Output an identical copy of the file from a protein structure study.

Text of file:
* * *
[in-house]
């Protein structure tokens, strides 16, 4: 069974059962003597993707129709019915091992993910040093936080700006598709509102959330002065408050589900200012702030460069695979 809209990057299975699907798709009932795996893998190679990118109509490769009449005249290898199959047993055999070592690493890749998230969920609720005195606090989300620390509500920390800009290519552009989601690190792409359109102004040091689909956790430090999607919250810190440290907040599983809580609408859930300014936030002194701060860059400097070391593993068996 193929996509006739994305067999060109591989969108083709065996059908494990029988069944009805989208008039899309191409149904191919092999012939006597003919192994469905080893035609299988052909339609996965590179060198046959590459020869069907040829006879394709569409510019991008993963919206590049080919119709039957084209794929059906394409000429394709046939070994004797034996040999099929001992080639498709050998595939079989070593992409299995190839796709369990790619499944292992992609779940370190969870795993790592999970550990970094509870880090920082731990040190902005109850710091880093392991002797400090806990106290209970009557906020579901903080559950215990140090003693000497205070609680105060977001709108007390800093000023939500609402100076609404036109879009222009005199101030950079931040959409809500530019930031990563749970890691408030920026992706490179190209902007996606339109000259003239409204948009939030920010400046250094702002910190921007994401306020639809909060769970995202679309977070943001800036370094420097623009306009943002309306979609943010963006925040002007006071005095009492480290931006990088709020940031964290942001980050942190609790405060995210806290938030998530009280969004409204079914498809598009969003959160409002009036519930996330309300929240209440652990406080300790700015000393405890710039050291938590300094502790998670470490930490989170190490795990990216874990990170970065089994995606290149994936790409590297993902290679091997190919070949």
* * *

[in-house]
């Protein structure tokens, strides 16, 4: 069974059962003597993707129709019915091992993910040093936080700006598709509102959330002065408050589900200012702030460069695979 809209990057299975699907798709009932795996893998190679990118109509490769009449005249290898199959047993055999070592690493890749998230969920609720005195606090989300620390509500920390800009290519552009989601690190792409359109102004040091689909956790430090999607919250810190440290907040599983809580609408859930300014936030002194701060860059400097070391593993068996 193929996509006739994305067999060109591989969108083709065996059908494990029988069944009805989208008039899309191409149904191919092999012939006597003919192994469905080893035609299988052909339609996965590179060198046959590459020869069907040829006879394709569409510019991008993963919206590049080919119709039957084209794929059906394409000429394709046939070994004797034996040999099929001992080639498709050998595939079989070593992409299995190839796709369990790619499944292992992609779940370190969870795993790592999970550990970094509870880090920082731990040190902005109850710091880093392991002797400090806990106290209970009557906020579901903080559950215990140090003693000497205070609680105060977001709108007390800093000023939500609402100076609404036109879009222009005199101030950079931040959409809500530019930031990563749970890691408030920026992706490179190209902007996606339109000259003239409204948009939030920010400046250094702002910190921007994401306020639809909060769970995202679309977070943001800036370094420097623009306009943002309306979609943010963006925040002007006071005095009492480290931006990088709020940031964290942001980050942190609790405060995210806290938030998530009280969004409204079914498809598009969003959160409002009036519930996330309300929240209440652990406080300790700015000393405890710039050291938590300094502790998670470490930490989170190490795990990216874990990170970065089994995606290149994936790409590297993902290679091997190919070949």